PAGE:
“Be a good boy, Bubby. Listen to your father.”

“Say good-bye to your mother,” said Marvin. “You won’t be seeing her for a long time.”

“Not too long,” I told Marvin.

“We can’t foresee the future,” said Marvin.

Back in LA, living with my mom and Nona, I grew more fearful that my son was not safe. Word came down that Marvin was growing more despondent. His money had run out completely. He was down to begging old friends like Smokey Robinson for loans.

A week later, another report came back from Maui: unable to pay the rent, Marvin was evicted from his condo. He and Frankie were living in an abandoned Helms Bakery truck.

“I’ve got to go back over there,” I told my dad Earl. “I’ve got to go get Bubby.”

“I know Marvin,” said Earl. “He won’t give up his son voluntarily. Your only chance is to go over there with a court order—and that’s going to take time.”

I started those proceedings, but they were slow going. For every step forward, there were two steps back. Because I was high a good deal of the time, I just couldn’t pull it together.

Another report from Maui: Jeffrey Kruger, a big-time promoter out of London, had traveled to Hawaii to convince Marvin to tour Europe. It was Kruger who called me with the news.

“Your son is safe,” said the Englishman, “and he is eating well. He looks fine. His father, however, looks terrible. Marvin is close to a complete breakdown. I suggested that we immediately fly you over here to care for Bubby. But Marvin has flat-out refused. So I’ve convinced him to allow me to send for his mother.”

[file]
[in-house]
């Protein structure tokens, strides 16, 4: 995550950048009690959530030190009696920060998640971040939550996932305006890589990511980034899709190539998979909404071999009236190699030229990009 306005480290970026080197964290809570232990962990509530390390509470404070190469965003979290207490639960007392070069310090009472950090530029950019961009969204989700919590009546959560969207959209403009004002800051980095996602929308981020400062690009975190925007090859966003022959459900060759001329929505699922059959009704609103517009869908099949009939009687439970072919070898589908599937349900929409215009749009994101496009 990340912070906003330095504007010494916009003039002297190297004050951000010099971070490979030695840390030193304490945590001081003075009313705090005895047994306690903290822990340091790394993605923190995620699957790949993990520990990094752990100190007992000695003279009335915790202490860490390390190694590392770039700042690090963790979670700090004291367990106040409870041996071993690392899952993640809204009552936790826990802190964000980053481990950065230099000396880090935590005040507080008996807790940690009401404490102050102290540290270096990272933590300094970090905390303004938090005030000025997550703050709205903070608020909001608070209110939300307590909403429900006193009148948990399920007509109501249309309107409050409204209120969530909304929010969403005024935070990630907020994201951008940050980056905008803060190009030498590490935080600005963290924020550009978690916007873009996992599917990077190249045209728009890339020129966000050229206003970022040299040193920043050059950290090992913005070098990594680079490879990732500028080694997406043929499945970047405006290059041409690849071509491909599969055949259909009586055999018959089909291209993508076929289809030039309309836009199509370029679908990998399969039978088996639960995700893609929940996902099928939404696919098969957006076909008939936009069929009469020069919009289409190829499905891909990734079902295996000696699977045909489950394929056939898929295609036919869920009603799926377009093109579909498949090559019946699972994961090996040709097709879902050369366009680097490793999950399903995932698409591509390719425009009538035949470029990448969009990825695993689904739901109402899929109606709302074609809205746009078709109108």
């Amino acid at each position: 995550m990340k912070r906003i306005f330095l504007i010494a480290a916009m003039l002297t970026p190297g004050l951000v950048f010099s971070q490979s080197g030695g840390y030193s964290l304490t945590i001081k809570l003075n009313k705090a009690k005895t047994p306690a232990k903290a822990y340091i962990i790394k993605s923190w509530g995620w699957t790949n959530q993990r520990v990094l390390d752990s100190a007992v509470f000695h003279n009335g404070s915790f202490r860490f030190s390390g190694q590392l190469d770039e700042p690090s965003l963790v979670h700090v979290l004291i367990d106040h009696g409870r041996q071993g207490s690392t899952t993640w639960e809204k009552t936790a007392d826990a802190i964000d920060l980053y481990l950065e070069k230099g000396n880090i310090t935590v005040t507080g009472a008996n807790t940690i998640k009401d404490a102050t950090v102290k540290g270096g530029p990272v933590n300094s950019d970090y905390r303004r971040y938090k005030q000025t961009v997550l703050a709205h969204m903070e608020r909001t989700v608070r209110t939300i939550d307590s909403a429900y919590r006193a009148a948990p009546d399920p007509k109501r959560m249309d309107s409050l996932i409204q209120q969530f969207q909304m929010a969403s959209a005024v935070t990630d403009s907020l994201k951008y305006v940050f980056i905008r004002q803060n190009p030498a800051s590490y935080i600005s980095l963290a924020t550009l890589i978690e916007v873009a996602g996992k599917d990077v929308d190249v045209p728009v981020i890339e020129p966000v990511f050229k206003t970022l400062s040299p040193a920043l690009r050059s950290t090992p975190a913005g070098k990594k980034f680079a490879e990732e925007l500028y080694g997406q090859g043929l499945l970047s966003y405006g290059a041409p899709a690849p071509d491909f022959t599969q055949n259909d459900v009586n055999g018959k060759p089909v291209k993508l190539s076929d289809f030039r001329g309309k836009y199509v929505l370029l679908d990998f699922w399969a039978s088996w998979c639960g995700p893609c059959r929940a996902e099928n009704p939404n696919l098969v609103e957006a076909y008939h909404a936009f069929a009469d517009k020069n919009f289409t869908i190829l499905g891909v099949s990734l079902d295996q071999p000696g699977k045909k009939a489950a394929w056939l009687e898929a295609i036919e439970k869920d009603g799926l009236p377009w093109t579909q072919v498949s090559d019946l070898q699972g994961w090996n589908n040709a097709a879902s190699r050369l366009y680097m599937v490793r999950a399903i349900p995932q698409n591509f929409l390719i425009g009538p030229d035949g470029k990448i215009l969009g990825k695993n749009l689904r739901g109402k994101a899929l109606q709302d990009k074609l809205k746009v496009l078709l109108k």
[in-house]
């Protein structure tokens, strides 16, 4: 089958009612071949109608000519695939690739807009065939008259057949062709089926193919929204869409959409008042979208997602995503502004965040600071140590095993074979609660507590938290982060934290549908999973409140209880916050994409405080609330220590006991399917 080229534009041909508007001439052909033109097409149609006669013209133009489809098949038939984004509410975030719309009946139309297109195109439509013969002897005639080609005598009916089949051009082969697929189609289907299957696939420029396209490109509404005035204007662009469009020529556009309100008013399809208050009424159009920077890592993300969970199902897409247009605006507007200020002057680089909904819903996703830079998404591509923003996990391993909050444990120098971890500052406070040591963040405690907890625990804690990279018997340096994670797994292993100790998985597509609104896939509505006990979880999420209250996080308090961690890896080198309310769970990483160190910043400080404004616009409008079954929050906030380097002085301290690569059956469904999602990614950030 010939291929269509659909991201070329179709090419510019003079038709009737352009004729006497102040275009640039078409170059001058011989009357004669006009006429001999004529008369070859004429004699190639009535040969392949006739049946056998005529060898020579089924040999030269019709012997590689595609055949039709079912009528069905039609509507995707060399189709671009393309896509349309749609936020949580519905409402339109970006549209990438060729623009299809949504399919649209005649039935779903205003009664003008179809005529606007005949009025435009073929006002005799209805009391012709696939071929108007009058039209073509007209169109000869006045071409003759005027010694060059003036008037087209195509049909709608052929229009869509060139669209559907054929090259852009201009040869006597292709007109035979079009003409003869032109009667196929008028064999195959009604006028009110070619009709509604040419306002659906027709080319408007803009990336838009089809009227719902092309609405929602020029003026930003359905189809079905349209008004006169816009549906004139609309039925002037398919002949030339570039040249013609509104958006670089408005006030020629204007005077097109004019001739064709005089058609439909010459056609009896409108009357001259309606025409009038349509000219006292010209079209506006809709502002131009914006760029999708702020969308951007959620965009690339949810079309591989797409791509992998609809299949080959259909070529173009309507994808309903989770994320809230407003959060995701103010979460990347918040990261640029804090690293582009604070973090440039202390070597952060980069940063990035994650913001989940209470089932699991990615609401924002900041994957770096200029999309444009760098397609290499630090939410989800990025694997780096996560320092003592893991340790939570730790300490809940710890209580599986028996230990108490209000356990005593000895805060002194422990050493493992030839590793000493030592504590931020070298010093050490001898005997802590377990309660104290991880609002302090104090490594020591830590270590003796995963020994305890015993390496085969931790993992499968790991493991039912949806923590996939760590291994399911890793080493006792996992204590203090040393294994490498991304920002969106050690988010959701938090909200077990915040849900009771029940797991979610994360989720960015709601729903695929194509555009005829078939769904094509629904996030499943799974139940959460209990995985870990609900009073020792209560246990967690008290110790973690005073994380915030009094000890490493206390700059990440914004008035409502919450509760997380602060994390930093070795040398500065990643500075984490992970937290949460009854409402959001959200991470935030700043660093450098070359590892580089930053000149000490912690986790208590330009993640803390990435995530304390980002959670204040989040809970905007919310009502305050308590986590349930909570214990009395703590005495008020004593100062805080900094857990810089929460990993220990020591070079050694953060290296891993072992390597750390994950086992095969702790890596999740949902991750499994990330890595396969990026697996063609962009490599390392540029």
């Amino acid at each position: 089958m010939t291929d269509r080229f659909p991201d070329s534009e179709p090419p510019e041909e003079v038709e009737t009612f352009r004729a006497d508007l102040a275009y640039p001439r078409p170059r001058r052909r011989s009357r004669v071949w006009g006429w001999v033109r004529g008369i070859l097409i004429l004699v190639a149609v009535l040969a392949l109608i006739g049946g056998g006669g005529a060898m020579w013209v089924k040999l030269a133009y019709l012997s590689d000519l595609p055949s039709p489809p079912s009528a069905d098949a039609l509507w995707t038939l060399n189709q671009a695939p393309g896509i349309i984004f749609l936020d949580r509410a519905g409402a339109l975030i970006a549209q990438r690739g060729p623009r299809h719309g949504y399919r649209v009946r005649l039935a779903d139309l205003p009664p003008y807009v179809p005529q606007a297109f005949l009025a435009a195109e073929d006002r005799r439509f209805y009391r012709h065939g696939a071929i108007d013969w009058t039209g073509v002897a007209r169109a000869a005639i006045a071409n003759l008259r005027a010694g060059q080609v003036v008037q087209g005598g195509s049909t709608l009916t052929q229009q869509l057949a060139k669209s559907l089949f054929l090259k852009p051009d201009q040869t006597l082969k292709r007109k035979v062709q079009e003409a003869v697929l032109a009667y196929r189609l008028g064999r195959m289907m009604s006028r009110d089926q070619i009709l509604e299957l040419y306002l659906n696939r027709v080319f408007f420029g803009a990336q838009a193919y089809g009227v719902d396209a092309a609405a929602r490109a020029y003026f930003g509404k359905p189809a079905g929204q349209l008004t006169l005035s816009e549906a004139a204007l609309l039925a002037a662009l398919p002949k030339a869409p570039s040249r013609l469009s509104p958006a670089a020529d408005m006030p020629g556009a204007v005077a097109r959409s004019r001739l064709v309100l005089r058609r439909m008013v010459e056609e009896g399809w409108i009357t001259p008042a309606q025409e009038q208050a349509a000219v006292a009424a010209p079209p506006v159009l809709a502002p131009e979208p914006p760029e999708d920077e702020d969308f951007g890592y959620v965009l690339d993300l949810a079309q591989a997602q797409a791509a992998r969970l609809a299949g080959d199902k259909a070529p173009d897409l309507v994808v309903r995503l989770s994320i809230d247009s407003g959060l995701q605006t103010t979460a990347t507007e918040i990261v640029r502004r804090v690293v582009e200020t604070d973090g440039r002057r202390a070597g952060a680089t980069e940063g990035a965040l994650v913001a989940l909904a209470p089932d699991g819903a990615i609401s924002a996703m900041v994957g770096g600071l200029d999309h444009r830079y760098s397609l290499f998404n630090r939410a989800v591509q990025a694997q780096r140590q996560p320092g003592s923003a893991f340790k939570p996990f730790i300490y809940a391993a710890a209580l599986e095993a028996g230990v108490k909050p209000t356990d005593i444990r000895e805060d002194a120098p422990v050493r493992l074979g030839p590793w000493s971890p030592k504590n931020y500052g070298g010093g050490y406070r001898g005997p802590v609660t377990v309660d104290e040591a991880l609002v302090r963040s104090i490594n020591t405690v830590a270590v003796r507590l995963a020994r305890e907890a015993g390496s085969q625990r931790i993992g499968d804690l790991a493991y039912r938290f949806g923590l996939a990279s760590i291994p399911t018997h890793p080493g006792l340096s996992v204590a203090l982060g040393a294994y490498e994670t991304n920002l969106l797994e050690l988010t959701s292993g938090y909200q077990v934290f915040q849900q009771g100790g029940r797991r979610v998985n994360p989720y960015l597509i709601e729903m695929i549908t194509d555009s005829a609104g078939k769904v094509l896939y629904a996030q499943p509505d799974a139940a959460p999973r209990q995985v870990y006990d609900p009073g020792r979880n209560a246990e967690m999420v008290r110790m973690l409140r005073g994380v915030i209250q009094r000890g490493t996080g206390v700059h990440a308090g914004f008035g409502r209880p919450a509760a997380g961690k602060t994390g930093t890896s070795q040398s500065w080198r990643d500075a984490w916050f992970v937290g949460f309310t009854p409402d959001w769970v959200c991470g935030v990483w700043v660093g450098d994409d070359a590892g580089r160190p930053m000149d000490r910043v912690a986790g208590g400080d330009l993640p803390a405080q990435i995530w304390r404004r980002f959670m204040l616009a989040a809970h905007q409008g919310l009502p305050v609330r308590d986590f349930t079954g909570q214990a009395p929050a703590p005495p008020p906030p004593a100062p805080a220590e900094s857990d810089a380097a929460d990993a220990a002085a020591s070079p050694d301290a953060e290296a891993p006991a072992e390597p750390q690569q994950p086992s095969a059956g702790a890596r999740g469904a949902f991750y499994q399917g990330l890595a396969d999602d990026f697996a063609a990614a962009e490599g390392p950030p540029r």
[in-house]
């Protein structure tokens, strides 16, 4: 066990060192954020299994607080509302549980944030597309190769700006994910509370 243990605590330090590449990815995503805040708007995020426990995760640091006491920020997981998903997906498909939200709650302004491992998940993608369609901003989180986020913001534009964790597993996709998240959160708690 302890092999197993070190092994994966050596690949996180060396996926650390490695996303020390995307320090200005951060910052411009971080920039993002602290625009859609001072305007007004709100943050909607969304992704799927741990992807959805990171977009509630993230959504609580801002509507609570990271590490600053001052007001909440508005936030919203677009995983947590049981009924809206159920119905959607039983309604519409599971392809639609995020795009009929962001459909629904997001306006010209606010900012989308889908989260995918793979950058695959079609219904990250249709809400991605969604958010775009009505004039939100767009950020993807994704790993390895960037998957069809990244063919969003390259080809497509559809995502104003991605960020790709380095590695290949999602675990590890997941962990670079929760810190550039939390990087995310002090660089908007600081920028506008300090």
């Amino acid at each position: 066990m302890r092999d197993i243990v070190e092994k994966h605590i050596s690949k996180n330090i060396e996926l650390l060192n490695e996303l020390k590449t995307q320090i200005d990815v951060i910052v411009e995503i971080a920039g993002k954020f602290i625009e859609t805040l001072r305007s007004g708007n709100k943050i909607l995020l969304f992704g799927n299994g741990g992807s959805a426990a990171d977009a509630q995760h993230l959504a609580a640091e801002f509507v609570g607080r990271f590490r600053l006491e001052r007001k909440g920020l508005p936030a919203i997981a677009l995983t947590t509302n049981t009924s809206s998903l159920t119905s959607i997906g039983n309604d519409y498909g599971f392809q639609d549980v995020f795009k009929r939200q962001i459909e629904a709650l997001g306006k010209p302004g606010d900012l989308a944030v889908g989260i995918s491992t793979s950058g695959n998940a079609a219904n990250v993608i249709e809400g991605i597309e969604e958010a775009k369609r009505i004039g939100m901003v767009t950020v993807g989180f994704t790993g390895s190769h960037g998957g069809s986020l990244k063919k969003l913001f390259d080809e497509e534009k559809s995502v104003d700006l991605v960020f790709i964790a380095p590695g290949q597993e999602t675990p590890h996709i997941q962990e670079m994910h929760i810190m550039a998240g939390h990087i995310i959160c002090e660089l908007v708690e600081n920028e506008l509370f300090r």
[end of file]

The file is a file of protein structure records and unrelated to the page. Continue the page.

I was both relieved and crushed—relieved that Frankie was all right, crushed that I could not come to claim him. I continued to work through my lawyer as Kruger prepared Marvin for his European tour.

When Mother Gay arrived from the mainland, she, Marvin, and Frankie moved into a condo in the town of Lahaina. Kruger also brought over Marvin’s band, led by Gordon Banks, a fine guitarist who had married Marvin’s sister Zeola.

Frantic phone calls from me, concerned about my son’s welfare, went unanswered. Marvin had instructed his mom not to speak to me. Only Kruger kept me in the loop.

The winter of 1980 had come and gone. Kruger returned to London. Realizing that Marvin required more time to build up his strength, he postponed the tour. In the spring Marvin went into a recording studio in Honolulu to work on what was once Love Man and was now In Our Lifetime? His philosophical-theological writings continued.

Money for production came from Motown, which was clamoring for the release of the record. It had been three years since the commercially unsuccessful Here, My Dear. Berry Gordy had done nothing but pour money into Marvin. Marvin had squandered and mismanaged that money. He was on the verge of being indicted by the IRS.

I was on the verge of losing it. I had to see my son. I had to get him back. I had to find a way.

After months, good news. My lawyers persuaded the Superior Court of California to issue a writ of habeas corpus. In June, when Marvin was due to fly into Los Angeles to change planes for London, he would be served and forced to give up Bubby. I’d have my son back.

But someone tipped off Marvin’s mother about my plan—and Mother Gay tipped off Marvin. To avoid the writ, he avoided LA and instead flew into San Francisco. I was enraged, but there was nothing to do. Even though Marvin had lost his passport, Kruger managed to convince the authorities to allow him and Bubby to leave the country and make the transatlantic journey.

In June of 1980, Marvin and Bubby arrived in London along with an entourage that included Mother Gay.

Having failed to reclaim my son, I fell into despair, the deepest and scariest of my life.